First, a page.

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There's always that place that we call home. Everyone's meaning of home is different it can be a house, a person, or a city. Mines just so happens to be a city where anything and everything happens.

Whenever people ask me where I'm from of course I say "New York"  at that moment I see the starry eyed look on their face. They always go on to ask me where in NY. I go on to say "The city. Manhattan". If you wanna go into more details I can say the lower east side but what good would it do when they've completely tuned me out by this point and all they are seeing is the New York City they see in movies. As expected they go on shooting off questions on what's it like, are people really rude, on how dangerous it must be, or how glamorous and how much fun I must have.

Those type of people really get under my skin. I get it, they're not from here. They all hear these horror stories about the city and they see movies that portray a certain type of lifestyle. A lot of time people simply think of 9/11. My problem with their way of thinking of the city is just that it's beyond wrong. 

I was born and raised in the lower east side in NYC. I went to a public school that was 2 blocks away from our apartment. We walked to and from school. Our apartment was a one bed room on the first floor with four (later on 5) people living in it. My brother and I shared the room, while my parents slept on the futon in the living room. Later on, when my little brother was born his crib was set up in the living room too. We lived on a street that was surrounded by bars and clubs. Our nightly form of entertainment came in the from us looking out our window at the drunken people outside. Friday nights were filled with walks to SoHo. Loud neighbors seeped through the walls. Honking from traffic filled the nonexistent silence at night.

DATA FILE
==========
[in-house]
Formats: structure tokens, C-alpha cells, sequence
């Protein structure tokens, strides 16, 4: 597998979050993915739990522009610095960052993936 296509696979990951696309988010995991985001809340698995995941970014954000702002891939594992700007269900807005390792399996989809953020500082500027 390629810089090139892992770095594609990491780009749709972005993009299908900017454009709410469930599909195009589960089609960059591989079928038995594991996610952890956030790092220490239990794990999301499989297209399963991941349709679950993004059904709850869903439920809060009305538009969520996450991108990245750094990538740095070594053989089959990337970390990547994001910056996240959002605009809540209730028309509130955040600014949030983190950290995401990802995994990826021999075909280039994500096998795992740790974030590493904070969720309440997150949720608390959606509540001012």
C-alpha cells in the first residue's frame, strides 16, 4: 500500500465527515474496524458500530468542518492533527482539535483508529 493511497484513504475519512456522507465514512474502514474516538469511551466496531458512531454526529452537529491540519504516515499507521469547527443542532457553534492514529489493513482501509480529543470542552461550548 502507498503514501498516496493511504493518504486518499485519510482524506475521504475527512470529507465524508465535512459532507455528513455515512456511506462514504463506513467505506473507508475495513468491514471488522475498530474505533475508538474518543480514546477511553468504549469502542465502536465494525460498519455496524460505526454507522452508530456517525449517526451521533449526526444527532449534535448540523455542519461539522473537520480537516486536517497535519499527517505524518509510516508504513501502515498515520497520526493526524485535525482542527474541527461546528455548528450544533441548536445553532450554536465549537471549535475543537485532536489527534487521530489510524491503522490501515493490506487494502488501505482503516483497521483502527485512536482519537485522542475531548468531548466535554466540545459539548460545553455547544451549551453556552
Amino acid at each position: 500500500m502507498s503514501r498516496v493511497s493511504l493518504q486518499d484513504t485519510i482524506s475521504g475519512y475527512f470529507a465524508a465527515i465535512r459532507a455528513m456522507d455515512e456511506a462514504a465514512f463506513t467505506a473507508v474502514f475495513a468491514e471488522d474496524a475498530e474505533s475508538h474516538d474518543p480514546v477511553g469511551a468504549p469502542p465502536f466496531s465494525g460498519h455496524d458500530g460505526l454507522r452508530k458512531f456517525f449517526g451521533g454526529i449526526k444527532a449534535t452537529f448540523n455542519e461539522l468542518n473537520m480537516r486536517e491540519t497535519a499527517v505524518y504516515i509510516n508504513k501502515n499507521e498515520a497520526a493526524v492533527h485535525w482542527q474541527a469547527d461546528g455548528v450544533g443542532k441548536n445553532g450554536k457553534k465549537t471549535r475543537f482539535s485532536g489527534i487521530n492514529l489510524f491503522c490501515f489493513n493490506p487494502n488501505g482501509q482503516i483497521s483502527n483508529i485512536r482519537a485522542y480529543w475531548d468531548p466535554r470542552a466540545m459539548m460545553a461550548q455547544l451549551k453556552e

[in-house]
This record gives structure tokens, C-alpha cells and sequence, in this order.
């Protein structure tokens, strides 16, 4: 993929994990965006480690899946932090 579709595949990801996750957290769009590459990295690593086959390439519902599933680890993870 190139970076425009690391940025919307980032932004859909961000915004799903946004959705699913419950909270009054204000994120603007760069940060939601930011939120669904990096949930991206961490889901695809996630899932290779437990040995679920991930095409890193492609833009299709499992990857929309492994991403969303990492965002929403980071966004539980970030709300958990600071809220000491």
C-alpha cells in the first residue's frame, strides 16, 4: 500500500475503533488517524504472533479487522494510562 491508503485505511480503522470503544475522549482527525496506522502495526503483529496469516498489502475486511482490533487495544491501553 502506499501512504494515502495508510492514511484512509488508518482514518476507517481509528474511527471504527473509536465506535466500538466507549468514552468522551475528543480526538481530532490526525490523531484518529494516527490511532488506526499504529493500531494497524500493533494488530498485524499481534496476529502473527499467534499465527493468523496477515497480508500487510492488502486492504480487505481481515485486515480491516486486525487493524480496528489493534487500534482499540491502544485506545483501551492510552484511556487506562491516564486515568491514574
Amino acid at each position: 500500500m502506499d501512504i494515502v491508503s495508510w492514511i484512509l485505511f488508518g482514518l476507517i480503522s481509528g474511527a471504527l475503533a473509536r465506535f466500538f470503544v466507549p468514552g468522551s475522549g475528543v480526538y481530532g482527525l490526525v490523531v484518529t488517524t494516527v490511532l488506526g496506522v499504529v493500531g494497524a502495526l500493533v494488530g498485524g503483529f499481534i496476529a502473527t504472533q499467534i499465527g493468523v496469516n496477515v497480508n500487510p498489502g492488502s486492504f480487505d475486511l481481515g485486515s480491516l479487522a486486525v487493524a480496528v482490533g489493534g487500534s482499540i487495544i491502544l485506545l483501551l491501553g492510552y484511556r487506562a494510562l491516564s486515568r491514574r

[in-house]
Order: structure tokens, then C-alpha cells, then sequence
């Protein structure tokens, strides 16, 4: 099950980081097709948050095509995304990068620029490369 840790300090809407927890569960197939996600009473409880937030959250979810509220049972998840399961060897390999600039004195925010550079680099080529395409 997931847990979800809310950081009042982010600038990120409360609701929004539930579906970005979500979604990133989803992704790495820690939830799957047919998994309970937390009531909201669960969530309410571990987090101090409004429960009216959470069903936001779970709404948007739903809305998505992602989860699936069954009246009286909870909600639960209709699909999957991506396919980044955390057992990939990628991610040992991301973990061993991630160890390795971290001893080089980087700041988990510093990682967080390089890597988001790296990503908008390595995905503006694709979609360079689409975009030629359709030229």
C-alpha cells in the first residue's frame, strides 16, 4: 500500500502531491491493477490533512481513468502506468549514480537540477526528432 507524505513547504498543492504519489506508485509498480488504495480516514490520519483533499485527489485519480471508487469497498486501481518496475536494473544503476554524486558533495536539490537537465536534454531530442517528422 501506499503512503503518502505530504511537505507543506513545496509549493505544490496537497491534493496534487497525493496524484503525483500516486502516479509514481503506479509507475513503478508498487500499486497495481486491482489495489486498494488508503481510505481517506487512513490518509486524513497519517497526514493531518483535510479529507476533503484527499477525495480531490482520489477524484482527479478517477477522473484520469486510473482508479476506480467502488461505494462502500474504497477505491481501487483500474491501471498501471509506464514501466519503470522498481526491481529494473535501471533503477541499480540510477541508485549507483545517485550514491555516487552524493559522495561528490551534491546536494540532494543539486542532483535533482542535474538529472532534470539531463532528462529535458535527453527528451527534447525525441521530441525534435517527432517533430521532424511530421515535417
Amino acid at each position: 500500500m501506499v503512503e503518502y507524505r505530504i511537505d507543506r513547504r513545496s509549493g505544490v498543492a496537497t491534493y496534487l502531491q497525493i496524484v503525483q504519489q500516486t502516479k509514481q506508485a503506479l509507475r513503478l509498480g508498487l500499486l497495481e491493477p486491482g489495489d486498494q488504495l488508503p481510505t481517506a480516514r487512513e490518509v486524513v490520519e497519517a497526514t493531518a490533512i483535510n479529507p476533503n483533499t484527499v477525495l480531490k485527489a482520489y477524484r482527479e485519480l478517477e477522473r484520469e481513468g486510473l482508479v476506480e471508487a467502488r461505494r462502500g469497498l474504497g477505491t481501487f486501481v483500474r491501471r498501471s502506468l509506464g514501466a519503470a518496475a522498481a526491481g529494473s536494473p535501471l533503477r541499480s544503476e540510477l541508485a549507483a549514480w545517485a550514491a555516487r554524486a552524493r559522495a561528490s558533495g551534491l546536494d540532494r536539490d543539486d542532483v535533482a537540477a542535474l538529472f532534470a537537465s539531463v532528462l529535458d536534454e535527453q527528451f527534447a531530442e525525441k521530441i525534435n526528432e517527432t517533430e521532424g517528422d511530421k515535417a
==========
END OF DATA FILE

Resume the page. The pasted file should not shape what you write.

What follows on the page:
Those were some of the best days. 

There is definitely a stigma that come with living in NYC. But being from here, I would of never known that the way I grew up was weird or different until I met people from other places and we'd talk about our childhood. They would listen to my stories and have all these questions to ask. 

To me, the city way of life was all I knew. It was my normal. I am use to the people on the train asking for money, I'm use to the drunks, I know what time to start catching a cab and not get on the train, I can tell which borough someone is from by the way they talk and dress. It's just the way of life we are brought into. Nothing about it seems different. 

So yes it bothers me when I meet someone who from the second they learn I'm from NYC they run their mouth about all the things they've heard or some crazy story. 

I realize now that I'm older that a lot of people avoid New York cause of stories they've heard. Or some stupid fear they have of being robbed or jumped (those people irk me the most). Others come to New York for vacation. Others comes to chase dreams. But for those of us native New Yorkers, it's just home.


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